They are known for shoyu, tsukudani, somen and olives, their sister city is Milos, Greece.

From Umeda it is 2 hours by bus to Hinase, where we caught the ferry.

Before the ferry, we had a little time for lunch...which was a bento.

I enjoyed this, a little of this and that. (click on the photo to see what was what)

The ferry ride was a little over an hour and on the way we passed several tiny islands which people have their second-homes. Even if we've never visited Greece, it sure looked like it from the boat. (Sorry the windows weren't the cleanest)

During the ride, we tried an olive gummy, made from the oil extracts of the Shodoshima olive...140 yen, it had a slight citrus taste, but overall we thought it tasted kinda funky.

The tour we initially wanted to book checked-out the shoyu makers and you could see them harvest the olives, but this was sold out, so we ended up hooking up with a day-trip, which only visited two areas.

The first was an Olive park.

Unfortunately we only had 15 minutes here.

We did have enough time to sample some olive oil and try the olive soft serve. You can't tell from the photo, but it is a light green. The base is a vanilla soft serve with ground up olive leaves to make a "matcha" of sorts...250 yen...different but delicious.

I also picked up some of their olive tsukudani and Japanese tapenade, from their gift shop.

The olive tsukudani is made with some goya and tastes just like the goya tsukudani that I've made before, except with more olives than goya.

The tapenade has lots of ginger in it and is great on baguette.

Then about 10 minutes away is the ropeway for Kankakei (Kanka Gorge), the second place we visited.

The wait to go up was 40 to 50 minutes (can you see all the people waiting?! we also heard that the wait to come down was 2 hours!!).

Thank goodness the weather wasn't too cold, but by the time we arrived here, it was already 3-ish, so the sun was kinda already starting to set.

We were kinda worried we wouldn't be able to see anything from the ropeway.

But, it was fabulous! we were very lucky to be right next to the windows.

I took a short video which you can see here.

The only sad part of this ropeway ride is that after all that waiting, the ride is only 6 minutes!!

Then we had 40 minutes to kill while we waited for the bus to come up the mountain to pick us up.

It was fahreezing but the view was really beautiful.

We tried two "different" ciders while we waited...olive & shoyu. The olive version had 1% olive extract and tasted like 7-up while the Shoyu version kinda tasted like cola except it had a medicinal aftertaste (eep!)...200 yen each.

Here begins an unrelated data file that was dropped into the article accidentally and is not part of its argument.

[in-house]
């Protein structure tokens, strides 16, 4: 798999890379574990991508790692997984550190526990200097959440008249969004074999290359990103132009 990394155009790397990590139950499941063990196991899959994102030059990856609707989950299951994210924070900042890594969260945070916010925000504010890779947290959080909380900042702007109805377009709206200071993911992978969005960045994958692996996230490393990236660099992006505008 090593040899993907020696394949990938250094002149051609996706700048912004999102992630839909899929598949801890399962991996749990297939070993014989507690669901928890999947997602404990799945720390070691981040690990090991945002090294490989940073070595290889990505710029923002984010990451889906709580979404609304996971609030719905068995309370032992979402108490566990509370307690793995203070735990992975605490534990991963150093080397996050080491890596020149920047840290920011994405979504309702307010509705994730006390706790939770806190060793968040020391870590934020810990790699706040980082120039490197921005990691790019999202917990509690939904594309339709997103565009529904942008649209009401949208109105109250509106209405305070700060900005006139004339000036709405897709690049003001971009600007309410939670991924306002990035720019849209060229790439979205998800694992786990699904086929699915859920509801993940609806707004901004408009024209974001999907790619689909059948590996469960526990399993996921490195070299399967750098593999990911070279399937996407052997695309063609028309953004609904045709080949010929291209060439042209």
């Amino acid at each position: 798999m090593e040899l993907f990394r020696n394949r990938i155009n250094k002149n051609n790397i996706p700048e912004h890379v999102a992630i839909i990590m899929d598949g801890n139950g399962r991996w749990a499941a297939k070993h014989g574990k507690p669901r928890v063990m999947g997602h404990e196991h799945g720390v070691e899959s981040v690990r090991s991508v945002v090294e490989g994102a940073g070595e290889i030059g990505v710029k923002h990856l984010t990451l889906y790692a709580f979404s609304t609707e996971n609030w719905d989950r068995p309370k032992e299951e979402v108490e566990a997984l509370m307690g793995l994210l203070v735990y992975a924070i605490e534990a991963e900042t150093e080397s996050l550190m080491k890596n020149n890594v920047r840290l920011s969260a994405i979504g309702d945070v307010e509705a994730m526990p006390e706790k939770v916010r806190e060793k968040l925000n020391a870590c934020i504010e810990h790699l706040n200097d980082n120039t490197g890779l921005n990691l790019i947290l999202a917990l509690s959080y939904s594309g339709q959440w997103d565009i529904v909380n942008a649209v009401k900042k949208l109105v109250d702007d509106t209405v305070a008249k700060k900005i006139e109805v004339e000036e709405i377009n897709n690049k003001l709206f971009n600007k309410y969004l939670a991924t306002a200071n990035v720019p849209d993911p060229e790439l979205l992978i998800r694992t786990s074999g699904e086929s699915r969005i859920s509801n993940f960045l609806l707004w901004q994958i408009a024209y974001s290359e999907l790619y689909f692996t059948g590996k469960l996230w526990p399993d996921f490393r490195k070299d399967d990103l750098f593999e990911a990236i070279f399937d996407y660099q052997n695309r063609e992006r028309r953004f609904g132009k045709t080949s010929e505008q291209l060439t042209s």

We were also kinda hungry so we shared this okonomiyaki...600 yen, which would have been good had it been warmed, but it was cold & hard as rock (boo!)

Then it was time to head home. We caught the 17:30 ferry. On the ride back, we tried a local shoyu senbei...190 yen, this was sweet-salty, addictive.

It was a great tour, though our schedule was quite packed. We also received some gifts from the tour...this somen & some olive hand cream.

Hope you enjoyed this trip as much as we did, have a nice weekend!

p.s. today is a National holiday, Kinro Kansha no Hi, which I've written about before, here.

Thursday, November 22, 2012

giving thanks

With all the drama going on in the world as well as within my own circle, I still have quite a lot to be thankful for.

I am also thankful for you, who are reading this now.

I hope those celebrating in the States will have a very delicious holiday!

Happy Thanksgiving.

p.s. today is Ii Fufu no Hi, hug the ones you love.

Wednesday, November 21, 2012

made in japan

Suteteco is the Japanese word for men's long johns.

The summer version is made of thin cotton and the winter version is made of a soft wool or a thicker cotton.

Recently though, they've been trying to appeal these "pants" to the younger generations.

Jazzing it up with brightly colored fabrics making them look more "fashionable".

Anyway, we recently came across an item made in Japan called Neruteco.

Neru is the shortened name for "flannel", it also means "to sleep" in Japanese.

These pants are unisex and have definitely been keeping us warm these past nights.

How has the weather been where you are?

Tuesday, November 20, 2012


Sunday, Satoshi had to work, so I had pretty much the whole day to myself.

I decided to check out Sanshikisaido.

It actually had been 2 years since the last time I went, now there are many new condos coming up in the area.

It was overcast, so the colors again seemed muted.

This year the leaves seem to be more brownish too.

Love the reflection in this puddle.

Down the street from Sanshikisaido, is Suionike which is located in the Senri Kita Park, I liked the reflection here too.

I then walked to Onohara to have lunch at Boulangerie Sunny Side.

The last time Satoshi and I came to Onohara, we had wanted to try this place, but it was packed.

This time, I got there before the lunch crowd and tried their potato pizza, teri chicken bread and kouign amann & cappuccino...860 yen...everything tasted okay but nothing fabulous. In fact, the caramel on the kouign amann was

Don't think I would go back there.

Still, I'm glad I was able to get out and see some of the fall foliage.

Boulangerie Sunny Side
5-1-15 Onohara-nishi
Minoo, Osaka
Phone: 072.735.7262
Closed Wednesdays
Hours: 7:30-20:00

Monday, November 19, 2012

all over

I took this photo last year, but hadn't posted it.

I always see the top of this house whenever I go walking. You can tell the change in seasons by looking at the leaves.

In Autumn, the leaves turn red.

In Winter, all the leaves fall off.

Then in Spring, you can see all the new leaves coming in.

Since the ivy is all over their house, I often wonder if they are able to open the windows...